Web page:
Tuesday, April 30, 2013

So, You CAN Afford Auto Bat Call ID Software? Which One To Get?

A few Posts ago, there was one titled 'So, you can't afford Auto Bat Call IDing software?'

Here is my version of a follow-up post. I'll call it:
'So, you CAN afford auto bat call ID software?' ...Which one should you get?

Where shall we begin? I'll give you a cliff notes version: Well, for starters - For those who aren't very familiar with computer software in general - I'd like to point out that bat call identification software is particularly difficult to produce well. There is a lot of work required, to make an effective product. The myriad of special algorithms required alone, can be overwhelming.

That is one reason why it's not easy to find a well-executed, robust, and easy-to-use package. Also, one of the reasons why it's never cheap! Here, we will cover the latest and greatest bat call ID software packages available today.

Each company producing Bat call analysis software has their own priorities, when it comes to which bats will be covered. In other words: Will the application focus primarily on bats from the USA? UK? Europe? There are several software packages that either:

  • Handle both (i.e. USA and UK/Europe)
  • Have one complete, and are working on adding bat species of the other (side of The Atlantic Ocean) 
In any case, there's really no need to elaborate on any of the other applications. What most Folks want to know, is which one is worth investing in? Which one is the best?

So, I did a lot of reading (of existing documentation, etc.). After extensive, and concentrated study of: Documentation, case studies, research papers, and professional field reports, from all of the currently available Call ID software packages:

Listed below, in no particular order, are the two best software applications available today, for automatic ID of bat species: 

Kaleidoscope from Wildlife Acoustics


BCID from Bat Call Identification Inc.
It's as simple as that.

In addition, I have personally extensively tested, and reviewed each of these software packages (substantial testing, evaluation, and comparisons were made; before I reached my conclusion). The two-part review of BCID software can be seen here: Part 1, Part 2

My detailed review, of the current version of Kaleidoscope Pro is still in process, but will also be posted here soon. For now, I'll say that:  
1. I've seen it routinely process almost 200 recordings in 12 seconds! 
2. There are all kinds of wonderful features being implemented into the software, even as I type. Features, that I cannot share yet; but will be sure to impress!

Now, there is one more, which happens to be both excellent and free! The only drawback, is that American bat species are not covered (at this time).
It is BatExplorer from Elekon, AG. I am currently testing this package, and I find it to be absolutely wonderful (a review will also be posted here, in the near future).

Honorable Mention:
The following software applications do not offer automatic bat species identification, but they are very good at what they do. Which is to enable a user to view recorded ultrasounds.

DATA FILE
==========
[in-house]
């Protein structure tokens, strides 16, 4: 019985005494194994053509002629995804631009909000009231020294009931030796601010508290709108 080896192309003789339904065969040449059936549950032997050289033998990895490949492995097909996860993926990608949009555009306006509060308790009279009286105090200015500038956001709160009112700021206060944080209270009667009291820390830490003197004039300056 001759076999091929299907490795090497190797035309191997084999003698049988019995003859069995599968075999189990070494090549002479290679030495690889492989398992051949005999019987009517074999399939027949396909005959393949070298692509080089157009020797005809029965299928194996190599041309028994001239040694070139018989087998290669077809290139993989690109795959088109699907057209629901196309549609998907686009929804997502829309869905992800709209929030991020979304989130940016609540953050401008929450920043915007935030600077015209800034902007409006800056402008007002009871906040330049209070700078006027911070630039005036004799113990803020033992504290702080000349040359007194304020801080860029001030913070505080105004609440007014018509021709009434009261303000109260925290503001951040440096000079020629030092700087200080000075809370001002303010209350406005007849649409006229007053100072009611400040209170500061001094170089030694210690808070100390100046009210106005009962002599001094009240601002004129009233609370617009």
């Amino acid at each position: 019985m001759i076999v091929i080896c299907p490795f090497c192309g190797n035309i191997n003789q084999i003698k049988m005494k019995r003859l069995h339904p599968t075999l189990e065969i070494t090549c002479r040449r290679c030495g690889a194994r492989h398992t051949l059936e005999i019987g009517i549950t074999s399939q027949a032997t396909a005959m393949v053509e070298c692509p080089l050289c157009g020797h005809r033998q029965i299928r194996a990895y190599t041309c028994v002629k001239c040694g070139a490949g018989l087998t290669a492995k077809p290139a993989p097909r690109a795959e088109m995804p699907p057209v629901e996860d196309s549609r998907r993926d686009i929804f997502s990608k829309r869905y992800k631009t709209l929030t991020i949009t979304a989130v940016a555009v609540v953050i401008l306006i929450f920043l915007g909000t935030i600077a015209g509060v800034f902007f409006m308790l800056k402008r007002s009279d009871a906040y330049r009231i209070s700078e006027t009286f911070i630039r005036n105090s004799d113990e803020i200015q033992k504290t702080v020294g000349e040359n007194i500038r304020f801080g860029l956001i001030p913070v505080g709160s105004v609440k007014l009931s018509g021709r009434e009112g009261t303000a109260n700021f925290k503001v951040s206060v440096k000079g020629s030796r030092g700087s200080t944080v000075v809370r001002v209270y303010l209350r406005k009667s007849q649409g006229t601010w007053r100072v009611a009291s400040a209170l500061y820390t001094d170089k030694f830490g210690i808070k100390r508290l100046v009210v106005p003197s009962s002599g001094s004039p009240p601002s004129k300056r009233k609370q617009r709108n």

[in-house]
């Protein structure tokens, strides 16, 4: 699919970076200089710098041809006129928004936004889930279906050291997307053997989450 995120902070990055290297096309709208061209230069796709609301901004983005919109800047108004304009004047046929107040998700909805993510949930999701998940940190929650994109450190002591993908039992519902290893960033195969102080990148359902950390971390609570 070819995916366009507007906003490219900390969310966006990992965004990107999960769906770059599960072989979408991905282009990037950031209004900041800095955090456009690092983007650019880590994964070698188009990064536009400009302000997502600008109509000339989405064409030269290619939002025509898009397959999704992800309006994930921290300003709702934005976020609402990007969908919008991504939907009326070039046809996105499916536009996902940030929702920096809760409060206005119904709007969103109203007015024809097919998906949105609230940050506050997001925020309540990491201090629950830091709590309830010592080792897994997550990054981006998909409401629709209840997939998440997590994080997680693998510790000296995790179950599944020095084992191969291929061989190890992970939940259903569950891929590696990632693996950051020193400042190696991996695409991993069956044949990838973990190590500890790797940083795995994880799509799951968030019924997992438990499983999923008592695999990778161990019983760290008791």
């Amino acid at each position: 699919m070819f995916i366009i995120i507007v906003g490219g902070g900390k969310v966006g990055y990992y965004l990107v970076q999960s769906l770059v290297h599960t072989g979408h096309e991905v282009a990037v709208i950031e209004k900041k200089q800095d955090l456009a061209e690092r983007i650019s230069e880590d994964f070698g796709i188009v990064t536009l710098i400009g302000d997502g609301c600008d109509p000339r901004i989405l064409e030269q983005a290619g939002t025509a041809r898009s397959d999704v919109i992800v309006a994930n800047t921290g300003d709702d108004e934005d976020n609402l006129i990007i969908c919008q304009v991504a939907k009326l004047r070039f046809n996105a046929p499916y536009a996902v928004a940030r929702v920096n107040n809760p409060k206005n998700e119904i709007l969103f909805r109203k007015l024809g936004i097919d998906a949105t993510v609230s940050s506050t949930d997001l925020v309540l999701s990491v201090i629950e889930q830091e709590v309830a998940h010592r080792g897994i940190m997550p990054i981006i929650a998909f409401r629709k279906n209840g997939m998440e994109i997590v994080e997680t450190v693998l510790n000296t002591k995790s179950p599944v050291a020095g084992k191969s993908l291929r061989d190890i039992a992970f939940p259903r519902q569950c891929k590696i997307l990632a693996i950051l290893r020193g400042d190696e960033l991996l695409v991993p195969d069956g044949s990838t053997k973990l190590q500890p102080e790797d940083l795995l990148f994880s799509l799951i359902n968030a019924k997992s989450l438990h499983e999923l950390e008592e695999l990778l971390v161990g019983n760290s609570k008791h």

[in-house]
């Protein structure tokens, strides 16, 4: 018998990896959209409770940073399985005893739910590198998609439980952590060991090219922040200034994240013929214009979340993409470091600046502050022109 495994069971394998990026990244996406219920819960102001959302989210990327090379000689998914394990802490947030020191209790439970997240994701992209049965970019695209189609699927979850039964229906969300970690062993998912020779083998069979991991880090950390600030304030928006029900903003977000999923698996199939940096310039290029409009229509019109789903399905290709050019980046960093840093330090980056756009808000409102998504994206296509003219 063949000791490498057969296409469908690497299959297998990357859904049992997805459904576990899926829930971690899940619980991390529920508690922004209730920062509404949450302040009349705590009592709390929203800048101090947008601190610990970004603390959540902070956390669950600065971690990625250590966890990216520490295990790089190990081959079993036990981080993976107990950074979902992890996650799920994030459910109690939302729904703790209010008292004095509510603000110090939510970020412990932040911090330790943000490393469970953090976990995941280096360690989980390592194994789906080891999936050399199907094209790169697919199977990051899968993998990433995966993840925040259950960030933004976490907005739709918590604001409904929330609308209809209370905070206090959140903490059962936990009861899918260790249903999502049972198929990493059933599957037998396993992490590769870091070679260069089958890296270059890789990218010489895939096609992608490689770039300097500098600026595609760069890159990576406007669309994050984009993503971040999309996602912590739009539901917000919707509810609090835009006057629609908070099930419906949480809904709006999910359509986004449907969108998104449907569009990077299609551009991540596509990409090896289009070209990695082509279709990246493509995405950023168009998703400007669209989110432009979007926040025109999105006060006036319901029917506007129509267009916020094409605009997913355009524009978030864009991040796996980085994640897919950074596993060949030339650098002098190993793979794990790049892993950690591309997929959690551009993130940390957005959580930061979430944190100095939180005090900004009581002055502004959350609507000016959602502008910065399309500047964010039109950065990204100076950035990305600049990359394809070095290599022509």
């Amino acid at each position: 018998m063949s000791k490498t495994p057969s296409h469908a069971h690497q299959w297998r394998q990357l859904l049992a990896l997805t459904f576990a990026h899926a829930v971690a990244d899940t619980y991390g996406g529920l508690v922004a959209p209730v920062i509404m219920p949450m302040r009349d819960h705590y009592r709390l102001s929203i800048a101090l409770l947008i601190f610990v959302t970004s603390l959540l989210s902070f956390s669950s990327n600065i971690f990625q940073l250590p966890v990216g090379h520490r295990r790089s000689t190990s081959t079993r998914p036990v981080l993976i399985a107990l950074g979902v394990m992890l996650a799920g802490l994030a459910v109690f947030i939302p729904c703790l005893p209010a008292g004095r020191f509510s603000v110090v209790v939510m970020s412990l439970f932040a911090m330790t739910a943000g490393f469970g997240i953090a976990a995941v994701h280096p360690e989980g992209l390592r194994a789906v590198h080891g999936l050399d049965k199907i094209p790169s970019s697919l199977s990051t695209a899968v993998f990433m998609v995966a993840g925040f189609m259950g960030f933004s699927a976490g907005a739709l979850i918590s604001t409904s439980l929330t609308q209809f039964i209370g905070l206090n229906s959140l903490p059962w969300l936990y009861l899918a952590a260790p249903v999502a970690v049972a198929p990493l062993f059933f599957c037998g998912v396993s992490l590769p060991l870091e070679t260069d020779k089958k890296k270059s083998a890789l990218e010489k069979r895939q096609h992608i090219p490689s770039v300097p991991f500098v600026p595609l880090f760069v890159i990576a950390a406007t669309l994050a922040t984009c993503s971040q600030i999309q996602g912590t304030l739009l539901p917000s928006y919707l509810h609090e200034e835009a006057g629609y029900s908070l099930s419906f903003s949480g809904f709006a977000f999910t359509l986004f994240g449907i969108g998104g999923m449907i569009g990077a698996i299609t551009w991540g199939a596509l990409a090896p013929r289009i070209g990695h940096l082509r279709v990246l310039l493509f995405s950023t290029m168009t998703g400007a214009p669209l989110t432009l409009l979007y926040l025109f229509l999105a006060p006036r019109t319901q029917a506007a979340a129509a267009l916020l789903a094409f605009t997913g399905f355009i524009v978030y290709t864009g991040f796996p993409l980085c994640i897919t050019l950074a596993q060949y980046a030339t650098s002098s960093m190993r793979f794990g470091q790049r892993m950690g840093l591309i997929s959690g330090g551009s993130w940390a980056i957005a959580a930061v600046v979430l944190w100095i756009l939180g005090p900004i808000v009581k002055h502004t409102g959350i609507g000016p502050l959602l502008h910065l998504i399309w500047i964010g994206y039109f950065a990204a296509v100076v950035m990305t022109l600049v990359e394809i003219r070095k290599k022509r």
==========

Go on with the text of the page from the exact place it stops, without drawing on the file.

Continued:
In summary: If you intend on purchasing a software package, to automatically identify bat species from your ultrasound recordings - The only bat call ID packages that you should be considering, are: Kaleidoscope Pro, and BCID. 
If you are using a Batlogger, from Elekon AG - Then, you only need to download and install the free BatExplorer software, and you're done.

Wednesday, April 24, 2013

Review: The Batlogger M From Elekon Part 2 Of 2

Part 2 of 2 Review of The Batlogger M from Elekon

When a new bat detector arrives for me to review: One of the main things, that I always look for, is it's ability to detect bats at good distances. It just happens to be one of my major interests, as far as performance goes. It always has been my favorite "yardstick" in measuring performance. In years past, I didn't have access to the excellent locations that I do now (some excellent habitats are among them). Therefore, the majority of my bat detecting was done from home - a passive (overnight) monitoring situation. So, the ability to pick up bats at greater and greater distances became important to me.
And, I suppose old habits are hard to break... The point is, The Batlogger M is able to detect and record bats, from greater distances than any other device I've ever tested.
It's as simple as that. And I am well pleased. The interesting thing, is that at the same time - The unit will not record non-bat sounds. What we're discussing here, is a very unique instrument. I'd like to share a link; for those who enjoy reading more detailed/technical info. There are excellent graphs and explanations, of how just some of the features work: Batlogger M FAQ

In a side-by-side comparison, with the AnaBat SD2: During the course of one evening - The Batlogger M consistently picked up and recorded bat calls, while the AnaBat did not. These bats were at a distance of over 45 Meters, in this particular case. I believe these results are very telling!

Another major feature, that is amazing in and of itself - Is the built-in GPS. In a word? Wow.